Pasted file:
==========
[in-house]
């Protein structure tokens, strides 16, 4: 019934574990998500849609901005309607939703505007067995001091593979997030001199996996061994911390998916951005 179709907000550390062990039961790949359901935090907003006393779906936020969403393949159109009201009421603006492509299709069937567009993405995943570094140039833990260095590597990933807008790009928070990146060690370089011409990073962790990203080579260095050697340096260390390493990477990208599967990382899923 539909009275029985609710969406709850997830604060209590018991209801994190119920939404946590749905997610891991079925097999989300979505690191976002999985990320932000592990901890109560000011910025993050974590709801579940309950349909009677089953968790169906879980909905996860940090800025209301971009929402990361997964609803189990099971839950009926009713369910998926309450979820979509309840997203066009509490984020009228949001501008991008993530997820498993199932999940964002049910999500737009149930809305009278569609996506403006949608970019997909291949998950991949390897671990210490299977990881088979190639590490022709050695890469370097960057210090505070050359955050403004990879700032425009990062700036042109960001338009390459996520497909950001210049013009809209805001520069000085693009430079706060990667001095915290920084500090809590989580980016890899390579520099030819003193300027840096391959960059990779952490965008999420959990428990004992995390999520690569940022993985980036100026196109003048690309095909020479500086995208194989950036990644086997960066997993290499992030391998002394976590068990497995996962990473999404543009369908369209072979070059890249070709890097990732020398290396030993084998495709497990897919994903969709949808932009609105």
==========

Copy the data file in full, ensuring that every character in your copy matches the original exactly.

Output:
[in-house]
């Protein structure tokens, strides 16, 4: 019934574990998500849609901005309607939703505007067995001091593979997030001199996996061994911390998916951005 179709907000550390062990039961790949359901935090907003006393779906936020969403393949159109009201009421603006492509299709069937567009993405995943570094140039833990260095590597990933807008790009928070990146060690370089011409990073962790990203080579260095050697340096260390390493990477990208599967990382899923 539909009275029985609710969406709850997830604060209590018991209801994190119920939404946590749905997610891991079925097999989300979505690191976002999985990320932000592990901890109560000011910025993050974590709801579940309950349909009677089953968790169906879980909905996860940090800025209301971009929402990361997964609803189990099971839950009926009713369910998926309450979820979509309840997203066009509490984020009228949001501008991008993530997820498993199932999940964002049910999500737009149930809305009278569609996506403006949608970019997909291949998950991949390897671990210490299977990881088979190639590490022709050695890469370097960057210090505070050359955050403004990879700032425009990062700036042109960001338009390459996520497909950001210049013009809209805001520069000085693009430079706060990667001095915290920084500090809590989580980016890899390579520099030819003193300027840096391959960059990779952490965008999420959990428990004992995390999520690569940022993985980036100026196109003048690309095909020479500086995208194989950036990644086997960066997993290499992030391998002394976590068990497995996962990473999404543009369908369209072979070059890249070709890097990732020398290396030993084998495709497990897919994903969709949808932009609105």